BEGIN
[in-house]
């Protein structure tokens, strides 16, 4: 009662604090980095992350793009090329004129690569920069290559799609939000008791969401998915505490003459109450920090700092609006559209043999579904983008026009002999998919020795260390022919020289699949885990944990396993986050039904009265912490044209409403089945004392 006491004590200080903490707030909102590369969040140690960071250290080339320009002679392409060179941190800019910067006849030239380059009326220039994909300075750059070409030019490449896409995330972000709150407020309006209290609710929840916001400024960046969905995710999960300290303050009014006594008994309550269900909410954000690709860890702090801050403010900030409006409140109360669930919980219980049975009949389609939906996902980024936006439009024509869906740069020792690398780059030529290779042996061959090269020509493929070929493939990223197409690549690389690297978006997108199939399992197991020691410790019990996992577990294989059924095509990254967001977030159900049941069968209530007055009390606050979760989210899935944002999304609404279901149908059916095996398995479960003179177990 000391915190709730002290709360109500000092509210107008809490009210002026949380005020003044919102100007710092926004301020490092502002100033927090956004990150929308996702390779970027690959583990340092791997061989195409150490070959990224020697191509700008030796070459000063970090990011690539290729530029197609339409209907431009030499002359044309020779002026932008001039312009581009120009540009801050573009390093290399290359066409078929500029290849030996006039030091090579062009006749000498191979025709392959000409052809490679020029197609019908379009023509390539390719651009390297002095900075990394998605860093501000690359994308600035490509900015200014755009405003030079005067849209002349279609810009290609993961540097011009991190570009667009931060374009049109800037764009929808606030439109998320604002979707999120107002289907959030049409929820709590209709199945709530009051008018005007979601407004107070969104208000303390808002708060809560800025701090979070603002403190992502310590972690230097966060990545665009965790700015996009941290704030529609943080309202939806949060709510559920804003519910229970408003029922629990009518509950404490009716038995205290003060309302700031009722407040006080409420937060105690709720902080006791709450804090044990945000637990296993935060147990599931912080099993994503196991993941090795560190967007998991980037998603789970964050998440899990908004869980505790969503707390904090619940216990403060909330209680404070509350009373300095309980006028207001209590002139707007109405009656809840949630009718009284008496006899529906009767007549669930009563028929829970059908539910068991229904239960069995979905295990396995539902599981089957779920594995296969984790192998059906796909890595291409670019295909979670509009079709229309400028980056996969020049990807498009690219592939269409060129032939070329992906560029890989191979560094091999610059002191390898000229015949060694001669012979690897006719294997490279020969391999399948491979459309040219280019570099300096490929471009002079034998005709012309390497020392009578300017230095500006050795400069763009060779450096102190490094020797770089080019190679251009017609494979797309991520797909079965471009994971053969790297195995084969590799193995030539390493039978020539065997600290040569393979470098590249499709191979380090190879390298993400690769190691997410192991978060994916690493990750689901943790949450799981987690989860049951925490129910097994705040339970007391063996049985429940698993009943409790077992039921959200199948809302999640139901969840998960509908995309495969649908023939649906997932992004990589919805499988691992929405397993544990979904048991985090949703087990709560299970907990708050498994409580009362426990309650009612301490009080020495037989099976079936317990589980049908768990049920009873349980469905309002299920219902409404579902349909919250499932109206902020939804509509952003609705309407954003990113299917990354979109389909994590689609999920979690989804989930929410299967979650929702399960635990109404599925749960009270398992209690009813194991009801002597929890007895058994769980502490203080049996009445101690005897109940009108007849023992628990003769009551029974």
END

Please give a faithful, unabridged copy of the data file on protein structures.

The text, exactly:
[in-house]
């Protein structure tokens, strides 16, 4: 009662604090980095992350793009090329004129690569920069290559799609939000008791969401998915505490003459109450920090700092609006559209043999579904983008026009002999998919020795260390022919020289699949885990944990396993986050039904009265912490044209409403089945004392 006491004590200080903490707030909102590369969040140690960071250290080339320009002679392409060179941190800019910067006849030239380059009326220039994909300075750059070409030019490449896409995330972000709150407020309006209290609710929840916001400024960046969905995710999960300290303050009014006594008994309550269900909410954000690709860890702090801050403010900030409006409140109360669930919980219980049975009949389609939906996902980024936006439009024509869906740069020792690398780059030529290779042996061959090269020509493929070929493939990223197409690549690389690297978006997108199939399992197991020691410790019990996992577990294989059924095509990254967001977030159900049941069968209530007055009390606050979760989210899935944002999304609404279901149908059916095996398995479960003179177990 000391915190709730002290709360109500000092509210107008809490009210002026949380005020003044919102100007710092926004301020490092502002100033927090956004990150929308996702390779970027690959583990340092791997061989195409150490070959990224020697191509700008030796070459000063970090990011690539290729530029197609339409209907431009030499002359044309020779002026932008001039312009581009120009540009801050573009390093290399290359066409078929500029290849030996006039030091090579062009006749000498191979025709392959000409052809490679020029197609019908379009023509390539390719651009390297002095900075990394998605860093501000690359994308600035490509900015200014755009405003030079005067849209002349279609810009290609993961540097011009991190570009667009931060374009049109800037764009929808606030439109998320604002979707999120107002289907959030049409929820709590209709199945709530009051008018005007979601407004107070969104208000303390808002708060809560800025701090979070603002403190992502310590972690230097966060990545665009965790700015996009941290704030529609943080309202939806949060709510559920804003519910229970408003029922629990009518509950404490009716038995205290003060309302700031009722407040006080409420937060105690709720902080006791709450804090044990945000637990296993935060147990599931912080099993994503196991993941090795560190967007998991980037998603789970964050998440899990908004869980505790969503707390904090619940216990403060909330209680404070509350009373300095309980006028207001209590002139707007109405009656809840949630009718009284008496006899529906009767007549669930009563028929829970059908539910068991229904239960069995979905295990396995539902599981089957779920594995296969984790192998059906796909890595291409670019295909979670509009079709229309400028980056996969020049990807498009690219592939269409060129032939070329992906560029890989191979560094091999610059002191390898000229015949060694001669012979690897006719294997490279020969391999399948491979459309040219280019570099300096490929471009002079034998005709012309390497020392009578300017230095500006050795400069763009060779450096102190490094020797770089080019190679251009017609494979797309991520797909079965471009994971053969790297195995084969590799193995030539390493039978020539065997600290040569393979470098590249499709191979380090190879390298993400690769190691997410192991978060994916690493990750689901943790949450799981987690989860049951925490129910097994705040339970007391063996049985429940698993009943409790077992039921959200199948809302999640139901969840998960509908995309495969649908023939649906997932992004990589919805499988691992929405397993544990979904048991985090949703087990709560299970907990708050498994409580009362426990309650009612301490009080020495037989099976079936317990589980049908768990049920009873349980469905309002299920219902409404579902349909919250499932109206902020939804509509952003609705309407954003990113299917990354979109389909994590689609999920979690989804989930929410299967979650929702399960635990109404599925749960009270398992209690009813194991009801002597929890007895058994769980502490203080049996009445101690005897109940009108007849023992628990003769009551029974």